Please use this identifier to cite or link to this item: http://hdl.handle.net/2381/27802
Title: Performance based coordination control of multi-agent systems subject to time delays
Authors: Deshpande, Paresh Ravindra
Supervisors: Edwards, Christopher
Award date: 1-Mar-2013
Presented at: University of Leicester
Abstract: This thesis considers the design of distributed state and output feedback control algorithms for linear multi-agent systems with performance guarantees in the presence of delays. The multi-agent systems considered are assumed to exchange relative information over an information network. As a first contribution, a novel distributed state feedback control design method with a sub-optimal LQR performance is developed for a network of multiple agents. For the control design process, it is assumed that the exchange of relative information is instantaneous. A stability analysis of the proposed control law is performed by incorporating delays in relative information to ascertain the maximum possible delay that can be accommodated by the communication network. Subsequently, the assumption of the exchange of instantaneous relative information in the control design process is relaxed and the relative information is assumed to be delayed. The system is then represented as a time-delay system. Distributed state feedback control synthesis methods are then developed for the system with a certain level of LQR performance. In the above contributions, the time delay analysis and the development of delay based control methods, it is implicitly assumed that delays are detrimental to achieving cooperative tasks for a multi-agent system. Subsequently, positive effects of delays in communication of relative information are explored. For this a network of vehicles described by double integrator dynamics, which cannot be stabilized by static output feedback without delays, is considered. A novel control design method to achieve exponential stabilization of such a multi-agent system by static output feedback using delayed relative information is developed. Conclusions are drawn from the results of the research presented in this thesis and a few directions for future work are identified.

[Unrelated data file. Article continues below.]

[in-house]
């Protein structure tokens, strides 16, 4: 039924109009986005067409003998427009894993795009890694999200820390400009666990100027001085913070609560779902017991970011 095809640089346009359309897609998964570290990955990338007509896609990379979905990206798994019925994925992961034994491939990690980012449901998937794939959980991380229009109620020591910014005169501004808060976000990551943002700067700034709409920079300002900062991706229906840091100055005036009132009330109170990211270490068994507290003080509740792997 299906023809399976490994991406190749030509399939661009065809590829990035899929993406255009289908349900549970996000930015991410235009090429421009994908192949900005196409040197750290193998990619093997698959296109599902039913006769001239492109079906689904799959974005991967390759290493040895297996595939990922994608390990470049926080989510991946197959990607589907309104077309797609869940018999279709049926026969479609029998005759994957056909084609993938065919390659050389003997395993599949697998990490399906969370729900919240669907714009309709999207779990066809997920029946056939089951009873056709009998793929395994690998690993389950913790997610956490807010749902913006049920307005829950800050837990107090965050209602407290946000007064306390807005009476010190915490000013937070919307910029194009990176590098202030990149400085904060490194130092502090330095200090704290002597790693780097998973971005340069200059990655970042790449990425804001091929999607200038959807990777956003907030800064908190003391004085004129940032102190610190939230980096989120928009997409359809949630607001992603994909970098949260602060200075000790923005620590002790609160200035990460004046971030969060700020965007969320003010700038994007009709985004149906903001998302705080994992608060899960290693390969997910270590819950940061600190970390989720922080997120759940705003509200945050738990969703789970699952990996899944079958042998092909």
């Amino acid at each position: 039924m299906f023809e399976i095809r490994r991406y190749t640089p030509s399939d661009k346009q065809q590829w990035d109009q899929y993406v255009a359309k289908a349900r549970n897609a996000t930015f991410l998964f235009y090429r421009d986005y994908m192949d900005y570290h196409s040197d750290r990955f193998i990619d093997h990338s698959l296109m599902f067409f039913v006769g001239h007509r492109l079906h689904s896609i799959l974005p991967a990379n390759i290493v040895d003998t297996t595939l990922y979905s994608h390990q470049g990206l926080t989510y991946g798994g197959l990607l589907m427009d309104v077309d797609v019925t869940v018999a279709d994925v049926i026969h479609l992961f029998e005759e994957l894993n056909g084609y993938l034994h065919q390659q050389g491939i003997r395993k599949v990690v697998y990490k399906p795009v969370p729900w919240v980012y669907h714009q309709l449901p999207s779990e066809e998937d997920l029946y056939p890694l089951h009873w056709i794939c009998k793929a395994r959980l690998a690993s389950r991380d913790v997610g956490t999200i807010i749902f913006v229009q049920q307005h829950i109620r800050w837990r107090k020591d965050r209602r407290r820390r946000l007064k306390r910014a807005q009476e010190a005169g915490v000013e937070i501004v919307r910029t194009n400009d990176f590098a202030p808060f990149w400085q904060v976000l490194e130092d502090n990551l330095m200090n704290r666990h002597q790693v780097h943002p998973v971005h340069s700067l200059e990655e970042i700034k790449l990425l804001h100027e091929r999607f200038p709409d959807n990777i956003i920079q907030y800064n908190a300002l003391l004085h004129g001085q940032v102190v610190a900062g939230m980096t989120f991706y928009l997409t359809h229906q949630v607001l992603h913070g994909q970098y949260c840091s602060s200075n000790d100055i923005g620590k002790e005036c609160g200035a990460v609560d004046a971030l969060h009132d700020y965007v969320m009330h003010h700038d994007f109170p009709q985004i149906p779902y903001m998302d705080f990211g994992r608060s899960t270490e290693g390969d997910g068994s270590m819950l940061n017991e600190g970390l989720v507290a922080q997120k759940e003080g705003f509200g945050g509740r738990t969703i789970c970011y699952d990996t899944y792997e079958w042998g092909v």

Links: http://hdl.handle.net/2381/27802
Type: Thesis
Level: Doctoral
Qualification: PhD
Rights: Copyright © the author. All rights reserved.
Appears in Collections:Theses, Dept. of Engineering
Leicester Theses

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